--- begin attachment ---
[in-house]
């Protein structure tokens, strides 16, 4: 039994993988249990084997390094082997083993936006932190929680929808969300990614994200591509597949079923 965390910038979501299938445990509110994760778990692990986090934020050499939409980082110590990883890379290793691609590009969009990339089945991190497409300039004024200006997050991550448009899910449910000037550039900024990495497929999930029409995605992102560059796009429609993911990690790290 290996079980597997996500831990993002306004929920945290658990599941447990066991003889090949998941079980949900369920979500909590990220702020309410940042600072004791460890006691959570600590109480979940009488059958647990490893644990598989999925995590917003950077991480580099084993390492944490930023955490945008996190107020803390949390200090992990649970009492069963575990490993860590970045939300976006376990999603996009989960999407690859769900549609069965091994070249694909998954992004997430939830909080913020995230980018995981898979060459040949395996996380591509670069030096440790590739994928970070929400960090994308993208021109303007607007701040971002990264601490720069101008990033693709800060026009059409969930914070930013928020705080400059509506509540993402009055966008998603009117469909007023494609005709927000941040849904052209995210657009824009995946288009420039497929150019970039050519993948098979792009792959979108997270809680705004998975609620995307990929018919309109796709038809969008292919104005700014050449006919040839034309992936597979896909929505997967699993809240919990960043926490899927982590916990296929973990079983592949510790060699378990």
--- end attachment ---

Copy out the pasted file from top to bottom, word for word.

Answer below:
[in-house]
């Protein structure tokens, strides 16, 4: 039994993988249990084997390094082997083993936006932190929680929808969300990614994200591509597949079923 965390910038979501299938445990509110994760778990692990986090934020050499939409980082110590990883890379290793691609590009969009990339089945991190497409300039004024200006997050991550448009899910449910000037550039900024990495497929999930029409995605992102560059796009429609993911990690790290 290996079980597997996500831990993002306004929920945290658990599941447990066991003889090949998941079980949900369920979500909590990220702020309410940042600072004791460890006691959570600590109480979940009488059958647990490893644990598989999925995590917003950077991480580099084993390492944490930023955490945008996190107020803390949390200090992990649970009492069963575990490993860590970045939300976006376990999603996009989960999407690859769900549609069965091994070249694909998954992004997430939830909080913020995230980018995981898979060459040949395996996380591509670069030096440790590739994928970070929400960090994308993208021109303007607007701040971002990264601490720069101008990033693709800060026009059409969930914070930013928020705080400059509506509540993402009055966008998603009117469909007023494609005709927000941040849904052209995210657009824009995946288009420039497929150019970039050519993948098979792009792959979108997270809680705004998975609620995307990929018919309109796709038809969008292919104005700014050449006919040839034309992936597979896909929505997967699993809240919990960043926490899927982590916990296929973990079983592949510790060699378990």